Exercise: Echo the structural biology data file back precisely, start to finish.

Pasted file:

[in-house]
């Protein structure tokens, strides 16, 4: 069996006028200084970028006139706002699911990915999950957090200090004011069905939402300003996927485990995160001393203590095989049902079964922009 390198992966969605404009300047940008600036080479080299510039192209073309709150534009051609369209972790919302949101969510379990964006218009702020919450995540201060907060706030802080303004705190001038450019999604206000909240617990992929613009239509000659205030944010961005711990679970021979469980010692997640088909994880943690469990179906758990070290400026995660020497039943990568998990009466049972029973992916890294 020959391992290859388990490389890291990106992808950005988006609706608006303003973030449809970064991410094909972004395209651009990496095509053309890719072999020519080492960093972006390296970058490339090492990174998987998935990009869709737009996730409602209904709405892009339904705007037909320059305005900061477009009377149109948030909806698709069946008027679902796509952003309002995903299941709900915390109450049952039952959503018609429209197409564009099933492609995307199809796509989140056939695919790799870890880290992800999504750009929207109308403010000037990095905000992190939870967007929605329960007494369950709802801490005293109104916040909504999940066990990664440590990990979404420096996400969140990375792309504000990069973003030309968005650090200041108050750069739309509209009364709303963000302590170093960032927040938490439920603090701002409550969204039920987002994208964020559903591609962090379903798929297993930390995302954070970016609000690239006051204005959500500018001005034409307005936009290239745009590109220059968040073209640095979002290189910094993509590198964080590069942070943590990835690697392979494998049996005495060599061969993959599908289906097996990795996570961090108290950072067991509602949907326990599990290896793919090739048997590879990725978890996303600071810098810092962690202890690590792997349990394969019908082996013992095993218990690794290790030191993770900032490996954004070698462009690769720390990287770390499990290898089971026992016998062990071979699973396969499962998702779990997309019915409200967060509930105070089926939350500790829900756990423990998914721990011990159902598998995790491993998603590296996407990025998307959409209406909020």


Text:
[in-house]
């Protein structure tokens, strides 16, 4: 069996006028200084970028006139706002699911990915999950957090200090004011069905939402300003996927485990995160001393203590095989049902079964922009 390198992966969605404009300047940008600036080479080299510039192209073309709150534009051609369209972790919302949101969510379990964006218009702020919450995540201060907060706030802080303004705190001038450019999604206000909240617990992929613009239509000659205030944010961005711990679970021979469980010692997640088909994880943690469990179906758990070290400026995660020497039943990568998990009466049972029973992916890294 020959391992290859388990490389890291990106992808950005988006609706608006303003973030449809970064991410094909972004395209651009990496095509053309890719072999020519080492960093972006390296970058490339090492990174998987998935990009869709737009996730409602209904709405892009339904705007037909320059305005900061477009009377149109948030909806698709069946008027679902796509952003309002995903299941709900915390109450049952039952959503018609429209197409564009099933492609995307199809796509989140056939695919790799870890880290992800999504750009929207109308403010000037990095905000992190939870967007929605329960007494369950709802801490005293109104916040909504999940066990990664440590990990979404420096996400969140990375792309504000990069973003030309968005650090200041108050750069739309509209009364709303963000302590170093960032927040938490439920603090701002409550969204039920987002994208964020559903591609962090379903798929297993930390995302954070970016609000690239006051204005959500500018001005034409307005936009290239745009590109220059968040073209640095979002290189910094993509590198964080590069942070943590990835690697392979494998049996005495060599061969993959599908289906097996990795996570961090108290950072067991509602949907326990599990290896793919090739048997590879990725978890996303600071810098810092962690202890690590792997349990394969019908082996013992095993218990690794290790030191993770900032490996954004070698462009690769720390990287770390499990290898089971026992016998062990071979699973396969499962998702779990997309019915409200967060509930105070089926939350500790829900756990423990998914721990011990159902598998995790491993998603590296996407990025998307959409209406909020």